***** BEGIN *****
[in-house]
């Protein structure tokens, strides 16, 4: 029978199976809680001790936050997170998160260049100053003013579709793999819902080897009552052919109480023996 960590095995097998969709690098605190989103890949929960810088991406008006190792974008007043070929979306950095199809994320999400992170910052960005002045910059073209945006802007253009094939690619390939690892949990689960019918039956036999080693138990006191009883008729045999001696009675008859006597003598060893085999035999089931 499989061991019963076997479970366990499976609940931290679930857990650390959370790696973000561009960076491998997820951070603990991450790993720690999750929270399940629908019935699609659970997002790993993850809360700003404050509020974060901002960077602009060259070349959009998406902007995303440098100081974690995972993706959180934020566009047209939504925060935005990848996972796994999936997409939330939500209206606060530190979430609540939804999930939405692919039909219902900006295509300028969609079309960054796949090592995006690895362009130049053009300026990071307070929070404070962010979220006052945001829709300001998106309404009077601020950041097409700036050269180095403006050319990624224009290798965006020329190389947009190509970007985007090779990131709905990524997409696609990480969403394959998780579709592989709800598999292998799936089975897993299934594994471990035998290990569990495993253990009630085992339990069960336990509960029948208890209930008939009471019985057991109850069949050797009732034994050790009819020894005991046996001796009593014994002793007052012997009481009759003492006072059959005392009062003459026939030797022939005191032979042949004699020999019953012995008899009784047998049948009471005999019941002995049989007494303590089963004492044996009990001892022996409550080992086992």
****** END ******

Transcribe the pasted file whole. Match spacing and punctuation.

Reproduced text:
[in-house]
């Protein structure tokens, strides 16, 4: 029978199976809680001790936050997170998160260049100053003013579709793999819902080897009552052919109480023996 960590095995097998969709690098605190989103890949929960810088991406008006190792974008007043070929979306950095199809994320999400992170910052960005002045910059073209945006802007253009094939690619390939690892949990689960019918039956036999080693138990006191009883008729045999001696009675008859006597003598060893085999035999089931 499989061991019963076997479970366990499976609940931290679930857990650390959370790696973000561009960076491998997820951070603990991450790993720690999750929270399940629908019935699609659970997002790993993850809360700003404050509020974060901002960077602009060259070349959009998406902007995303440098100081974690995972993706959180934020566009047209939504925060935005990848996972796994999936997409939330939500209206606060530190979430609540939804999930939405692919039909219902900006295509300028969609079309960054796949090592995006690895362009130049053009300026990071307070929070404070962010979220006052945001829709300001998106309404009077601020950041097409700036050269180095403006050319990624224009290798965006020329190389947009190509970007985007090779990131709905990524997409696609990480969403394959998780579709592989709800598999292998799936089975897993299934594994471990035998290990569990495993253990009630085992339990069960336990509960029948208890209930008939009471019985057991109850069949050797009732034994050790009819020894005991046996001796009593014994002793007052012997009481009759003492006072059959005392009062003459026939030797022939005191032979042949004699020999019953012995008899009784047998049948009471005999019941002995049989007494303590089963004492044996009990001892022996409550080992086992």